• Susan Strong

Aortic Stenosis: 5 Tips for Care Partners

When I was first diagnosed with severe aortic stenosis and my cardiologist told me I needed aortic valve replacement, I felt overwhelmed by the news. What I wanted most in that moment was to be back home, feeling the safety and comfort of a hug from the person closest to me. Throughout the journey from diagnosis to treatment, Darryl was my rock.


If you were to ask him about his role as my care partner, he would downplay his contributions – but I can’t imagine going through it without his support. Darryl remained steadfast as he accompanied me to appointments, tests, and procedures; took careful notes so I could be present with my doctors; and maintained a notebook with a running list of questions for my healthcare team. He stayed positive and reminded me how much better I would feel with my new heart valve, lifting my spirits when I would get stuck in my own anxiety and fear.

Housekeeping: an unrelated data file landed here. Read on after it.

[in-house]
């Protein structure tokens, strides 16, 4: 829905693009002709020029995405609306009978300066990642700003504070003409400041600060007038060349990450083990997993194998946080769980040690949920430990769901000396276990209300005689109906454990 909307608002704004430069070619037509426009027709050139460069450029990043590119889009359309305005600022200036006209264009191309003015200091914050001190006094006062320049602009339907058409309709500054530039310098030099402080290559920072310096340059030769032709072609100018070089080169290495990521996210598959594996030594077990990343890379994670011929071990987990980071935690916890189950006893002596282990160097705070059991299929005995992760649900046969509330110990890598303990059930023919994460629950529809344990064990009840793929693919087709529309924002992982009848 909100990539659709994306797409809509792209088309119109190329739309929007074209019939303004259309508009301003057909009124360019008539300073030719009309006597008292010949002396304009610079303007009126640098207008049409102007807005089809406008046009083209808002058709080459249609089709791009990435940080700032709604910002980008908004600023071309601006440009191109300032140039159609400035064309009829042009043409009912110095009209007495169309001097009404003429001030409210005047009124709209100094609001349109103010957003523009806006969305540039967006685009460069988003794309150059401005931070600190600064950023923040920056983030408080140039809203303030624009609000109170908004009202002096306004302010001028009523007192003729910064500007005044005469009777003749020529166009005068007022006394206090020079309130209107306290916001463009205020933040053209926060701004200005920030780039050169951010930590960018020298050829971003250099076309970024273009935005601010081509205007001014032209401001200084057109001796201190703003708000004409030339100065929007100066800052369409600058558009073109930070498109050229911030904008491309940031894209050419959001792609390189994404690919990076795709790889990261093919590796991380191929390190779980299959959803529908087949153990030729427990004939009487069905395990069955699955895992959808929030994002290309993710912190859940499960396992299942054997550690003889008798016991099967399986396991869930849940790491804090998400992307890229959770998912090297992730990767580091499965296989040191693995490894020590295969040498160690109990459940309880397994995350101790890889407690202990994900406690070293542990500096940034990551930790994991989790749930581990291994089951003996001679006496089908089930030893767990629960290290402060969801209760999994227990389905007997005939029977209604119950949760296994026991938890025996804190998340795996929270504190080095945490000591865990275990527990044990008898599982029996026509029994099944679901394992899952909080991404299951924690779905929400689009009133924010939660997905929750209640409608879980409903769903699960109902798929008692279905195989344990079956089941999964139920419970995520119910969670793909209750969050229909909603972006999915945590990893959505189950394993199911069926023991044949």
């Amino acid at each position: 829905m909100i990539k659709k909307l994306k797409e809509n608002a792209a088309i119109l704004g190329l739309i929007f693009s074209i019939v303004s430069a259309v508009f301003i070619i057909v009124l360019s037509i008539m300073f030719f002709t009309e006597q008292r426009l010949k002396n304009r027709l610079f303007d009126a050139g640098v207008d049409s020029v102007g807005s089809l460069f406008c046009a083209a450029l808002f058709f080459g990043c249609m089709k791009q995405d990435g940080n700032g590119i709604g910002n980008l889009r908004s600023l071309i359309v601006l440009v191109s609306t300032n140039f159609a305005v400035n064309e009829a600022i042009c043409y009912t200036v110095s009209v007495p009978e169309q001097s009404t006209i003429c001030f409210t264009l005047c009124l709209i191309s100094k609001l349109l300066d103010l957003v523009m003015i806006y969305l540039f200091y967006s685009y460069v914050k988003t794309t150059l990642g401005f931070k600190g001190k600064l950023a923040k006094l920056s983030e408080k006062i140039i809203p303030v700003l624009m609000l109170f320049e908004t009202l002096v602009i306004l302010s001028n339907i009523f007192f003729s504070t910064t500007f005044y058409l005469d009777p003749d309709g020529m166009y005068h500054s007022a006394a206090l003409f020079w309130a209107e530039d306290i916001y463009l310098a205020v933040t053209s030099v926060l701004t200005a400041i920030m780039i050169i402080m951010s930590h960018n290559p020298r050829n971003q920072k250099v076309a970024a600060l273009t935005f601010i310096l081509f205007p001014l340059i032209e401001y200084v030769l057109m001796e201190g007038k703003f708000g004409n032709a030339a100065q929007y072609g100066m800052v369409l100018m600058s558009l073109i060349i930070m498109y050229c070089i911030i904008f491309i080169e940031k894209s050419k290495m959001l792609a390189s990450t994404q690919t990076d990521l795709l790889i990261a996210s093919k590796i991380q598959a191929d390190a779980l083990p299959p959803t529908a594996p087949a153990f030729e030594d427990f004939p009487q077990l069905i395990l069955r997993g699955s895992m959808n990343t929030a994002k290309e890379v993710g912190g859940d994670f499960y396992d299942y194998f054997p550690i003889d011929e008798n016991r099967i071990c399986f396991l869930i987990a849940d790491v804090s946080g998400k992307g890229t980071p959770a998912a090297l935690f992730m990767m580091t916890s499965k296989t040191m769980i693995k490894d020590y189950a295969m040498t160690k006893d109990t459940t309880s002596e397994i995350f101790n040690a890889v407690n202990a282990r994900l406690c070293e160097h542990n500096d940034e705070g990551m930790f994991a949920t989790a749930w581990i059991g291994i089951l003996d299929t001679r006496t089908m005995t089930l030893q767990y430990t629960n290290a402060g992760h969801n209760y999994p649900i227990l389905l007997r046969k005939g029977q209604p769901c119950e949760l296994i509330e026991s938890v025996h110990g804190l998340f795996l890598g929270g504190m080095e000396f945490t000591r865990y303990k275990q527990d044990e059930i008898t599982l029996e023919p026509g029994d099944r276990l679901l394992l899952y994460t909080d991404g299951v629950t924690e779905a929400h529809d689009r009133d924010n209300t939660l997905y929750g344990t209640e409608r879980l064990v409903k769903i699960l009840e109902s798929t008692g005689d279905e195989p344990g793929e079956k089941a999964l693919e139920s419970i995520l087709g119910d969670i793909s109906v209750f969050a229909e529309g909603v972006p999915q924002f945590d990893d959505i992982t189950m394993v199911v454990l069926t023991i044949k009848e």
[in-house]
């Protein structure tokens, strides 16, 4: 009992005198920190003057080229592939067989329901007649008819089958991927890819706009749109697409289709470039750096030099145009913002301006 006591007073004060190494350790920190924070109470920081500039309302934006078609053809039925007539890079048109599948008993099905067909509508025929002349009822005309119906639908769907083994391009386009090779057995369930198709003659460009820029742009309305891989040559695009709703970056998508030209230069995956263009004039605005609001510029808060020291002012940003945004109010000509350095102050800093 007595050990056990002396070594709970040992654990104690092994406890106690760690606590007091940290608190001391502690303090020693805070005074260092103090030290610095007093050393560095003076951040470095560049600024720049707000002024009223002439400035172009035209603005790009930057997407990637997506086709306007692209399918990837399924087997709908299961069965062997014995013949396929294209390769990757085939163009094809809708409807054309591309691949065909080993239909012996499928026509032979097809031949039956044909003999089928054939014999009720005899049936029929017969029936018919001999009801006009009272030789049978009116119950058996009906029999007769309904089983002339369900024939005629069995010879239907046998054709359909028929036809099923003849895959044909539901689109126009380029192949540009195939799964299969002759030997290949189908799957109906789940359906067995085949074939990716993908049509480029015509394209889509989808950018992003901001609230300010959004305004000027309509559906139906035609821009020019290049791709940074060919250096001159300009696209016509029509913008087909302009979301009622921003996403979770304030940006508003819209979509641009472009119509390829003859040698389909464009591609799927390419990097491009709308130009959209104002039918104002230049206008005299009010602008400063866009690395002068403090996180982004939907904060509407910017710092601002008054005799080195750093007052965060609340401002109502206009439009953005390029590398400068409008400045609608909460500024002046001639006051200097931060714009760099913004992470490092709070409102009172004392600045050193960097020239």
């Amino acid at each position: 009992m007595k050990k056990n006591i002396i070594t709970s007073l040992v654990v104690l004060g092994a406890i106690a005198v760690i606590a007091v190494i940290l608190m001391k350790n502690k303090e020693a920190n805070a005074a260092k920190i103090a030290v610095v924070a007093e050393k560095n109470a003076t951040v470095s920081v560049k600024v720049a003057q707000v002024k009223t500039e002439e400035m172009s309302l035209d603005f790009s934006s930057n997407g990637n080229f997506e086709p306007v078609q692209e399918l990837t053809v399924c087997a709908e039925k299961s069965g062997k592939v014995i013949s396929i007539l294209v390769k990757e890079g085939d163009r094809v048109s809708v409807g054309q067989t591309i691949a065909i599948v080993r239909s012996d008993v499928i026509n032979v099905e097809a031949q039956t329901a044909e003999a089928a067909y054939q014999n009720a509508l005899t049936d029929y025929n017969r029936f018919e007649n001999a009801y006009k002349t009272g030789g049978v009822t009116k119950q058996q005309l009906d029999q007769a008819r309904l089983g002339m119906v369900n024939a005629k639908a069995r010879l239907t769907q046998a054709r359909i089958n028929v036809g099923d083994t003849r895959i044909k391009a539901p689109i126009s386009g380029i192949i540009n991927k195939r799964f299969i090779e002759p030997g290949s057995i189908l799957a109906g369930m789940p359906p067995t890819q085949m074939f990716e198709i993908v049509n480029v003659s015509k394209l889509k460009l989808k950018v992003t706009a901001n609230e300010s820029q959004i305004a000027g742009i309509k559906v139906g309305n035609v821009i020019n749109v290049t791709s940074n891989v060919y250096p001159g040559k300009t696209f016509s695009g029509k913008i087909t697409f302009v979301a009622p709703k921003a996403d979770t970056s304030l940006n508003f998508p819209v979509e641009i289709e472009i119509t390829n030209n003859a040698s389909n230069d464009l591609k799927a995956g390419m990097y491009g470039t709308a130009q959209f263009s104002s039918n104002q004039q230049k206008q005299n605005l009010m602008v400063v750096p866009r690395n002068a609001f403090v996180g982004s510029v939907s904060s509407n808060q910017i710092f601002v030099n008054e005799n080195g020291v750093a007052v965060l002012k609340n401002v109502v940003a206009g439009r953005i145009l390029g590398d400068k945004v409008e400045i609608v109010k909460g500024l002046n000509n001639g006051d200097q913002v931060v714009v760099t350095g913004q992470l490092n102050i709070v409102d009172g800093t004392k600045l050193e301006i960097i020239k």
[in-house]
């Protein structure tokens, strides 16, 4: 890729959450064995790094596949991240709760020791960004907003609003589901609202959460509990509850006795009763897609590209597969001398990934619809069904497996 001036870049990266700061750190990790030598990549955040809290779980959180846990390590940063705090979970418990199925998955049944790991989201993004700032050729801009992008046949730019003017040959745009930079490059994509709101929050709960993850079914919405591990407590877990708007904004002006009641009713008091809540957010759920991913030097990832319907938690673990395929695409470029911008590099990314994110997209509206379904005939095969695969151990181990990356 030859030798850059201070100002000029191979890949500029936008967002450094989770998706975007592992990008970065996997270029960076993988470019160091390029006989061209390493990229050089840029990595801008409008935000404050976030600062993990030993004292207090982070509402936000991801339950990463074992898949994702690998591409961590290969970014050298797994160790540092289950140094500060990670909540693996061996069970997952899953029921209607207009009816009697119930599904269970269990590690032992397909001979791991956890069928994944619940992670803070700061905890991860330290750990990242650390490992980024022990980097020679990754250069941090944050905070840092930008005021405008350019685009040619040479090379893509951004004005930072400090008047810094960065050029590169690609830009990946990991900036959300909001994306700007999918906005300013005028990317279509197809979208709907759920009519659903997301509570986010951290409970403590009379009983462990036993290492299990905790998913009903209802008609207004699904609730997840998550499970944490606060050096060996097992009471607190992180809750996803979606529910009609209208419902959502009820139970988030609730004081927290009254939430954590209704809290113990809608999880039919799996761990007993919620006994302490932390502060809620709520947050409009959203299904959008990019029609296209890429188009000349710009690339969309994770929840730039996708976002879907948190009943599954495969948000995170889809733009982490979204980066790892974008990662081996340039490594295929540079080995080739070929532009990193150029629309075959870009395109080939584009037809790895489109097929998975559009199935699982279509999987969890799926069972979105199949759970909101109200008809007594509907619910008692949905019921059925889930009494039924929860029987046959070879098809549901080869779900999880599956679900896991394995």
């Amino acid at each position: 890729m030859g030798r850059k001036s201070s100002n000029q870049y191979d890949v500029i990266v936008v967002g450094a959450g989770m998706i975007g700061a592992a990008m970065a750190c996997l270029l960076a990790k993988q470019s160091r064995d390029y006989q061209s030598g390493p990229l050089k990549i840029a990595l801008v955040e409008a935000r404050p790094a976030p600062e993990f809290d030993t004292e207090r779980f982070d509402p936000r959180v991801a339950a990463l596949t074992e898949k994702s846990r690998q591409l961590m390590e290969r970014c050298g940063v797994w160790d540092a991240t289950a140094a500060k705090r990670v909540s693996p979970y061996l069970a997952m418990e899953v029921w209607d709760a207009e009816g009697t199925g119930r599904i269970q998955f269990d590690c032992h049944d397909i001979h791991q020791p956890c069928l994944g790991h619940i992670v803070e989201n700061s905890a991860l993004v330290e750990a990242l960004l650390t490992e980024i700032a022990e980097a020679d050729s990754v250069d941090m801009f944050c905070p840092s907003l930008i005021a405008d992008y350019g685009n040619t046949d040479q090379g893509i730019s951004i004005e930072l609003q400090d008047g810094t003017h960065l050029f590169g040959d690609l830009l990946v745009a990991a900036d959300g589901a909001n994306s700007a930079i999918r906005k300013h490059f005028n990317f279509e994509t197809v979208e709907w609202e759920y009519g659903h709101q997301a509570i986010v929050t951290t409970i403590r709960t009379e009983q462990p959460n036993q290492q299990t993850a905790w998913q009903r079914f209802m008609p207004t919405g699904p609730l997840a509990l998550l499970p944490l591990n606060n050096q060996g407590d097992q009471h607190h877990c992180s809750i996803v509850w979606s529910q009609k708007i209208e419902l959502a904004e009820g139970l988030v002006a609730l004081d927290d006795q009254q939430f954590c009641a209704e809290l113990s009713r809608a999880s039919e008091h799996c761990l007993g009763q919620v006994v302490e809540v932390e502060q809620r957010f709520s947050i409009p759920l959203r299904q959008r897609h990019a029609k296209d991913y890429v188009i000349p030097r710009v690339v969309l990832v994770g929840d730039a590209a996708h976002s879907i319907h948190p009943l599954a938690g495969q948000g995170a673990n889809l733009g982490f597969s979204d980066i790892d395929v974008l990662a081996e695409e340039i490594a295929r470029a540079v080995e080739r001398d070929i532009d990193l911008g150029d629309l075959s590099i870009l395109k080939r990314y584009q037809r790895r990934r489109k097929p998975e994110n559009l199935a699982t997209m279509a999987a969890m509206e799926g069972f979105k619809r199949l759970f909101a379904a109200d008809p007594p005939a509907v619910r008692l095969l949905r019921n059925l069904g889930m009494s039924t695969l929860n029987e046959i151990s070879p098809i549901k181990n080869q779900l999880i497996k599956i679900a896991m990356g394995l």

Since my transcatheter aortic valve replacement (TAVR) in 2014, I’ve met many other people with aortic stenosis, as well as their care partners. I’ve reflected with them about their experiences, as they told me about the tools they wish they had during the process. Here’s what I’ve learned about how to be there for your loved one while also managing your own mental health:


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